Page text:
In today’s L.A. Times, Jonathan Chait shares his thoughts about the image of the Bush administration’s war on terror versus the substance of those efforts. In his piece he reminds the reader of how Bin Laden got away:
Last week, in a news story that was buried by all the major newspapers, Pakistan signed an agreement to "allow militants to operate freely in one of Pakistan's most restive border areas in return for a pledge to halt attacks and infiltration into Afghanistan." Which is to say, Pakistan surrendered. The border areas of Pakistan are where thousands of Al Qaeda militants and (almost certainly) Osama bin Laden himself reside. On Thursday, Pakistan President Pervez Musharraf made a not very reassuring statement that he'd go after the insurgents' command structure.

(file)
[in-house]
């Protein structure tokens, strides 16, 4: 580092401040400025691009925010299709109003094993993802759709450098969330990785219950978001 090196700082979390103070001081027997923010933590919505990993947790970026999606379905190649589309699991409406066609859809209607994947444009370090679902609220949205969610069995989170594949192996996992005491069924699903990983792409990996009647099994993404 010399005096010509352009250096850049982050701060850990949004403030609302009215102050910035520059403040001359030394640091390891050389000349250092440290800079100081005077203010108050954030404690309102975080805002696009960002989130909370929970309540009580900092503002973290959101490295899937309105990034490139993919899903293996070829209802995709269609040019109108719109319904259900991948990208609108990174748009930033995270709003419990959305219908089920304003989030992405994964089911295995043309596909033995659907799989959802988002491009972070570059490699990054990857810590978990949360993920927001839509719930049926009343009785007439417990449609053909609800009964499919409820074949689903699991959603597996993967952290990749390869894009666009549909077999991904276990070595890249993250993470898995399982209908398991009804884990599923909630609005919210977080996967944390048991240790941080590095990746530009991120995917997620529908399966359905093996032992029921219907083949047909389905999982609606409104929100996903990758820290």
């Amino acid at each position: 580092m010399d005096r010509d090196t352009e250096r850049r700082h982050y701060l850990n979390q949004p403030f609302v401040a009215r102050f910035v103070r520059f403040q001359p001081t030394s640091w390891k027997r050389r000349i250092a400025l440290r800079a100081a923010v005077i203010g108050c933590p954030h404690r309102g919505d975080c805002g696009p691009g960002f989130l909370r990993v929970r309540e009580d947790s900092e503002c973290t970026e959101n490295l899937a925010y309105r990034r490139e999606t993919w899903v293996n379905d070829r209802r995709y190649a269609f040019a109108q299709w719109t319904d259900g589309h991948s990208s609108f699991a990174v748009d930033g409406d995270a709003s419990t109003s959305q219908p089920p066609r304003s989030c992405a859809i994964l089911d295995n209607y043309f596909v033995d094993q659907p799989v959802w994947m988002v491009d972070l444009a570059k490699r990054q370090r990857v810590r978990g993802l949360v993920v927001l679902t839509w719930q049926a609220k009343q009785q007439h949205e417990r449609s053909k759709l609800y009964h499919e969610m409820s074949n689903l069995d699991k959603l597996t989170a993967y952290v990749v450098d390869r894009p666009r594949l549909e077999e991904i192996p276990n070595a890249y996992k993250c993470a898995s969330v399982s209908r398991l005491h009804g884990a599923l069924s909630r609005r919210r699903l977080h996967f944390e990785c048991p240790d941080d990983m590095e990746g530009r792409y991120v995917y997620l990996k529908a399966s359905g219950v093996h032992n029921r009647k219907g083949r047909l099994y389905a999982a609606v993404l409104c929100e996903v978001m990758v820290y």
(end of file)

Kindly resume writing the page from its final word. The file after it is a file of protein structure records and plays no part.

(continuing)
It's worth briefly refreshing our memories as to why Bin Laden and
his closest friends are hiding out in Pakistan. In 2002, we had them surrounded
near Tora Bora in Afghanistan, but Gen. Tommy Franks, the former head of U.S.
Central Command, persuaded our commander-in-chief to rely on poorly equipped,
ill-trained Afghan mercenaries of dubious loyalty, rather than U.S. soldiers, to
finish the job. (Apparently the operating theory was, if you can't trust
mercenaries, who can you trust?) Shockingly, as Peter Bergen reported in 2004 in
the Atlantic Monthly, Bin Laden paid off the mercenaries, who let him escape to
Pakistan. And now the Pakistanis, who were at least nominally trying to hunt him
down, have thrown in the towel.
In related news, the Bush administration has decided to stake the 2006
elections on Bush's record of fighting terrorism. It sounds like a joke, but it
isn't. He let our worst enemies escape; he is on the verge of creating a
terrorist haven in Iraq where none existed before; and this is the issue he
picks to highlight. Why not run on his record of evacuating New Orleans? Maybe
Bill Clinton can run on his record of chastity!